The Brain Behaviour Laboratory is dedicated to furthering the knowledge of brain behavior, specifically towards expanding our understanding of what therapies positively alter patterns of brain activity after injury or with neurological disease processes. The lab is comprised of dedicated students and staff who in collaboration with senior scientists and volunteers from the community work to answer these important questions in relation to optimizing rehabilitation techniques.

Research in the Brain Behaviour Laboratory examines the relationships between brain function and behavior after central nervous system damage from stroke. The work conducted in this laboratory essentially seeks to integrate two fields of study: the neurobiology of motor learning and the neural science of recovery from stroke. The research focus is to understand how best to stimulate neural plasticity to facilitate motor learning and recovery of function after stroke or other forms of acquired brain injury.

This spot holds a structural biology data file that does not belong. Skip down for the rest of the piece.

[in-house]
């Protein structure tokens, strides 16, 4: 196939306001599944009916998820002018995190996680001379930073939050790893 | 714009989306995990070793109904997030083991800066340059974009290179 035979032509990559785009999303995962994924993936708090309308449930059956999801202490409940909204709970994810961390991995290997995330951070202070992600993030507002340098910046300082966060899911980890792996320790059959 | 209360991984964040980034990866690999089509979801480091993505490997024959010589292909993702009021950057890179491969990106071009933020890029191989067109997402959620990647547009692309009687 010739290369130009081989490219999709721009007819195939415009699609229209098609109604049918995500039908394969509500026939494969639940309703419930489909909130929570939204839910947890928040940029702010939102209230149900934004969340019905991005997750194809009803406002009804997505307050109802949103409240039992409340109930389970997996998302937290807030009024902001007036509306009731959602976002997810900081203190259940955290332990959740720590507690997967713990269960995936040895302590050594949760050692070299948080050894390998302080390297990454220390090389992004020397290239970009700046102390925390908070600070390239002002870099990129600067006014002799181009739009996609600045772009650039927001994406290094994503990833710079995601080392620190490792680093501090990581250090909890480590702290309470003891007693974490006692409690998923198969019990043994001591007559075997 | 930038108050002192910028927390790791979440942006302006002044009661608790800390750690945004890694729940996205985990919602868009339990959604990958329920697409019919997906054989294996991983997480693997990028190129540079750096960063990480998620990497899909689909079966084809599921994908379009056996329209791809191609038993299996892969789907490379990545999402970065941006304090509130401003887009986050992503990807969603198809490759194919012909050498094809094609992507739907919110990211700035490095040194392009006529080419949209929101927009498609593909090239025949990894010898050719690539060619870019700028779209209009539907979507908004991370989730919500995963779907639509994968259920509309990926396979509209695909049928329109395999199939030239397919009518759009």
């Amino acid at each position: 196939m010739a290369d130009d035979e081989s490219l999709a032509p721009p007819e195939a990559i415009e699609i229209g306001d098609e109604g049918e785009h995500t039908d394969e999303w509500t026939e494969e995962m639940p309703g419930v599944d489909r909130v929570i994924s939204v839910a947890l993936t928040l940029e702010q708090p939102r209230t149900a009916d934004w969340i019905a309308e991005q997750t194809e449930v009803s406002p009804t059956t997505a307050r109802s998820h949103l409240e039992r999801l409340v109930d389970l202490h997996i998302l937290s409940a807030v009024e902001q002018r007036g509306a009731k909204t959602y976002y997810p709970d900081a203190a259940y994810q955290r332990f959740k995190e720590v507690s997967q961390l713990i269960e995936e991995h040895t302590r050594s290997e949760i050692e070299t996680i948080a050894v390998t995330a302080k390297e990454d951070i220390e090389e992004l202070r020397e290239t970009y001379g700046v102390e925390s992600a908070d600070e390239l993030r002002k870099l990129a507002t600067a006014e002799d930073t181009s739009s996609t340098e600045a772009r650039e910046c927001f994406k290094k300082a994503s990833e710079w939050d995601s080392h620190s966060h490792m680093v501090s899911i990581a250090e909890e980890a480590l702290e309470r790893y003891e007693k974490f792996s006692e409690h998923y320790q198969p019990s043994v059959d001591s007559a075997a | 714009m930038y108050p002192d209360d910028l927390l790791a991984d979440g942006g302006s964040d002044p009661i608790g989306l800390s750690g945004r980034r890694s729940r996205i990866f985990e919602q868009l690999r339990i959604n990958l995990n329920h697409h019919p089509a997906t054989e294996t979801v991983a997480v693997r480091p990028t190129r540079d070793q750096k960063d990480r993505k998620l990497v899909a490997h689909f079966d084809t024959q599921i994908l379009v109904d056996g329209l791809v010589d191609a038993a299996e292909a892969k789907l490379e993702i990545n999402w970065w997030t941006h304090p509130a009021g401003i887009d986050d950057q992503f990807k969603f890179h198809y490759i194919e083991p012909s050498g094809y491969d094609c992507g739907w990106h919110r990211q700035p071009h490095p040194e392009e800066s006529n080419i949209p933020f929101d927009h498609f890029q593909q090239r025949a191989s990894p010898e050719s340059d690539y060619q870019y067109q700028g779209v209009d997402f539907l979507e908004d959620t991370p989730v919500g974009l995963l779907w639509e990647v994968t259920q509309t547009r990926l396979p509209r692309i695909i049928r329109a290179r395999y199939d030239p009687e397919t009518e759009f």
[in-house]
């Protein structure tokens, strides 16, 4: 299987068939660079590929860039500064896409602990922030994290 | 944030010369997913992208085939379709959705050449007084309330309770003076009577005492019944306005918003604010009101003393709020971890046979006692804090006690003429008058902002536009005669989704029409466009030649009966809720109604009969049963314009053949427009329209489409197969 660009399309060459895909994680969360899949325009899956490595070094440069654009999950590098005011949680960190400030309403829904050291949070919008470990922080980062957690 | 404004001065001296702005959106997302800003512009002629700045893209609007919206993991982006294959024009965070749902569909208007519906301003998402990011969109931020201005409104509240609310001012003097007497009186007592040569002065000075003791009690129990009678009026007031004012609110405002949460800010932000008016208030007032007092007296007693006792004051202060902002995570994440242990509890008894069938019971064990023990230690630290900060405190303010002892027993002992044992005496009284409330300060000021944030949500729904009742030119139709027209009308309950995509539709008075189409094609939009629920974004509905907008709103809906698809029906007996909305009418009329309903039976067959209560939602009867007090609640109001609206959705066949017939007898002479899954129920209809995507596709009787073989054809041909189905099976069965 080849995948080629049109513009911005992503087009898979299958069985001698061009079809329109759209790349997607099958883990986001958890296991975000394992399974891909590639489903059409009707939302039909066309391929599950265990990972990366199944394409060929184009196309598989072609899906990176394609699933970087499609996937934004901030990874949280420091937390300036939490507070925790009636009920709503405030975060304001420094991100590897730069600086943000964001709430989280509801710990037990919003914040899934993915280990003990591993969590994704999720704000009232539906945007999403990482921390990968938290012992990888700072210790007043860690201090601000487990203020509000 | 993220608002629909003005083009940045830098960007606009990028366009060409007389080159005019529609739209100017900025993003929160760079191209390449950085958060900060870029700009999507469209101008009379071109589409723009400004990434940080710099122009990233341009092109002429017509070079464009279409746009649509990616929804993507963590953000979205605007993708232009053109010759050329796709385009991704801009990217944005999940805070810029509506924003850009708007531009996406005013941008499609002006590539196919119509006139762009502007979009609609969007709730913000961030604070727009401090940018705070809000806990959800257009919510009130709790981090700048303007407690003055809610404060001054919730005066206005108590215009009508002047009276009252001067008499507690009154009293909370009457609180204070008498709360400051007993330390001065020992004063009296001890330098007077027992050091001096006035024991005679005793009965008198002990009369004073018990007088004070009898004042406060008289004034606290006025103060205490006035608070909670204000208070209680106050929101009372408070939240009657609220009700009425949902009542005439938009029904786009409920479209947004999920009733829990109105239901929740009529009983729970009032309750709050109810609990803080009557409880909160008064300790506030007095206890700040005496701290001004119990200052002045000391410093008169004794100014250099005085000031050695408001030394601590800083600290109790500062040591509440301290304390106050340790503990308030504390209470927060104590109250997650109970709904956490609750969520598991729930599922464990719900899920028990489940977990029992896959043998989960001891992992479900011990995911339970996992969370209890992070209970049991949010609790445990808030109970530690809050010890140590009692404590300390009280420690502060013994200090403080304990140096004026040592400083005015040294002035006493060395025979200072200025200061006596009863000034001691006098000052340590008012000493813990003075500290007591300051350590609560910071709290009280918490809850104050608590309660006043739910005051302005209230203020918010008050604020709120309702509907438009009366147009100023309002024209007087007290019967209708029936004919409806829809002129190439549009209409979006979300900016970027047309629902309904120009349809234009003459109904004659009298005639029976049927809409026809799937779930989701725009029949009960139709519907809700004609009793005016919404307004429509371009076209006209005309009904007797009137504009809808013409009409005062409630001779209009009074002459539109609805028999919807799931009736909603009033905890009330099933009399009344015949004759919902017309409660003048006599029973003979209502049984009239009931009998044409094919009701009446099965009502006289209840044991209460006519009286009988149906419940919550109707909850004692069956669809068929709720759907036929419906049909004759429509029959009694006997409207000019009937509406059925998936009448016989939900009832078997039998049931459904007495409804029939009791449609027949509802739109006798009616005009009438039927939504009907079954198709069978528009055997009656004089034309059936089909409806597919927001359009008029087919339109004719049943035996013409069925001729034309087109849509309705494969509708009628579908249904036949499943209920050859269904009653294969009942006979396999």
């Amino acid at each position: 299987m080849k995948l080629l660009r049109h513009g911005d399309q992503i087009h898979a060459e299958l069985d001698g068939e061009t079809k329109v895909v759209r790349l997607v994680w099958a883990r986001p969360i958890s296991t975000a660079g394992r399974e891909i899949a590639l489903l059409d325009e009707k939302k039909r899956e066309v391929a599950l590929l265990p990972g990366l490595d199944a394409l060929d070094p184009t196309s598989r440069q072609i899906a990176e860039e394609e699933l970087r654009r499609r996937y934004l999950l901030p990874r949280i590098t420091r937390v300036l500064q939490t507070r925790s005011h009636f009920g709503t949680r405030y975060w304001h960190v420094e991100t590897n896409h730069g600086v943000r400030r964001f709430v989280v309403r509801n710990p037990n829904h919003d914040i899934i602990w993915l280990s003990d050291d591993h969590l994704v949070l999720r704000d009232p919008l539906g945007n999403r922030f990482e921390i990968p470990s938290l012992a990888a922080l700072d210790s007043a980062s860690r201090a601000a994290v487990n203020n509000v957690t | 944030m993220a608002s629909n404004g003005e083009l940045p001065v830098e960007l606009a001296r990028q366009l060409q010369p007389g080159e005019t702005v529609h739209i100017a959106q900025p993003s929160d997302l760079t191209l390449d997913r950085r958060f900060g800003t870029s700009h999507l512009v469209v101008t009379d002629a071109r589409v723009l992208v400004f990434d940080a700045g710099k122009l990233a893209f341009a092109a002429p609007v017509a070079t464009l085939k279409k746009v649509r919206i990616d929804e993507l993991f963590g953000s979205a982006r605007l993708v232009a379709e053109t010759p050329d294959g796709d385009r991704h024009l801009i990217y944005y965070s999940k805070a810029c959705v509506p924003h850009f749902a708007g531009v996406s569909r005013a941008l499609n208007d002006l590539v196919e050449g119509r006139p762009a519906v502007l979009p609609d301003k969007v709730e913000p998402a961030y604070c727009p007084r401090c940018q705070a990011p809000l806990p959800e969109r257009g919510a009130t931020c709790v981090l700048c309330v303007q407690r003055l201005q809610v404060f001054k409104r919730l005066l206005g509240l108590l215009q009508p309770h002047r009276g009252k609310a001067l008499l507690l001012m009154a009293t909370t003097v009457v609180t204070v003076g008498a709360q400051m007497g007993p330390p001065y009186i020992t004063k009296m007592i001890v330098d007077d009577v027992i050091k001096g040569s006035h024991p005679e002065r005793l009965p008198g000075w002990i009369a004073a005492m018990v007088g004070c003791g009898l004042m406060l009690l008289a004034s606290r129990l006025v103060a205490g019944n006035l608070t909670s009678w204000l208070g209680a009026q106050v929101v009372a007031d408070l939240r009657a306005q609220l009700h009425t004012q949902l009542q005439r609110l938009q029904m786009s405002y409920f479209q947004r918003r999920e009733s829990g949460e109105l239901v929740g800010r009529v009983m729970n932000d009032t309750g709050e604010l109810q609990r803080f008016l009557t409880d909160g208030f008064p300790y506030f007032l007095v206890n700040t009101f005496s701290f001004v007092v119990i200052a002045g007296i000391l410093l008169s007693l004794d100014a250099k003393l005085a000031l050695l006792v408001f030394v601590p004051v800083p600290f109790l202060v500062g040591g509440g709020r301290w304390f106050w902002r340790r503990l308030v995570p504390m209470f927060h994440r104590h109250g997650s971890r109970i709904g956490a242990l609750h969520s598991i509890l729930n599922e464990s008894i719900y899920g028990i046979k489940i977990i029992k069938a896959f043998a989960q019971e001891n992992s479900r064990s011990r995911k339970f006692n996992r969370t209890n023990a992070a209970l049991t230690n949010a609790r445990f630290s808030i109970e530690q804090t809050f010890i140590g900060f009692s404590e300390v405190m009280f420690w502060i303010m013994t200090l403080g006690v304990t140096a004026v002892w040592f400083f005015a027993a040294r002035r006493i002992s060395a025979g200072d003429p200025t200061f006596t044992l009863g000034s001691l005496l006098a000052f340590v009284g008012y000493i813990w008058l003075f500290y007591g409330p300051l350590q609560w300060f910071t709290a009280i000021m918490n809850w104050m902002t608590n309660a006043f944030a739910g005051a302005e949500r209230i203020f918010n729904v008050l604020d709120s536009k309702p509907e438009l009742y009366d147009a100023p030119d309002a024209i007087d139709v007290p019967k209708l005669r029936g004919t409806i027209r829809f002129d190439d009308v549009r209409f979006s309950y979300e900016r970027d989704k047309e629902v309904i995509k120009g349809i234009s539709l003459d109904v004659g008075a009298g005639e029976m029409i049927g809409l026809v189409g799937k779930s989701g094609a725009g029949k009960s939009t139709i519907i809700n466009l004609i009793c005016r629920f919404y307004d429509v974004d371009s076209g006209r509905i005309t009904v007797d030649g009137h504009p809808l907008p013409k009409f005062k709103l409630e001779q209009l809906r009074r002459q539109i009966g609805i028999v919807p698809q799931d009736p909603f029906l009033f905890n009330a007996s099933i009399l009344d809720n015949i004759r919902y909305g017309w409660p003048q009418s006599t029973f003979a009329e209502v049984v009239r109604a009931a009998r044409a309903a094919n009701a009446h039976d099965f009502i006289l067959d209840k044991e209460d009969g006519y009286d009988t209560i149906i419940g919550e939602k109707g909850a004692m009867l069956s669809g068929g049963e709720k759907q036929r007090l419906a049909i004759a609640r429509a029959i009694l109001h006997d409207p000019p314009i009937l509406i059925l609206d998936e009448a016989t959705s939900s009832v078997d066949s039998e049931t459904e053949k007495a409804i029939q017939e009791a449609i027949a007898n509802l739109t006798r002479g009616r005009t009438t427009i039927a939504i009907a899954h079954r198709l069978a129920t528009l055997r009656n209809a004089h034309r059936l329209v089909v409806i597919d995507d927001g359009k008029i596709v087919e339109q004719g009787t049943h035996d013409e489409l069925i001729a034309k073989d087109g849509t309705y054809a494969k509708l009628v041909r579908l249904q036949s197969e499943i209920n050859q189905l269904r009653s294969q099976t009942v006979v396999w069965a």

Ultimately, the main goal of work conducted in the Brain Behaviour Laboratory is to understand how learning is operationalized by the damaged brain to reconceptualize rehabilitation interventions. Damage to the adult brain results in a variety of structural and physiological changes. Despite this, the research team has demonstrated that capability for motor learning is disrupted but not abolished by brain damage. This lab has demonstrated the absolute necessity of considering lesion location as a major factor in predicting deficits and outcomes after stroke. As a result, it has become clear that lesion location must be an area of emphasis when evaluating the potential for recovery and determining a course of rehabilitation after stroke.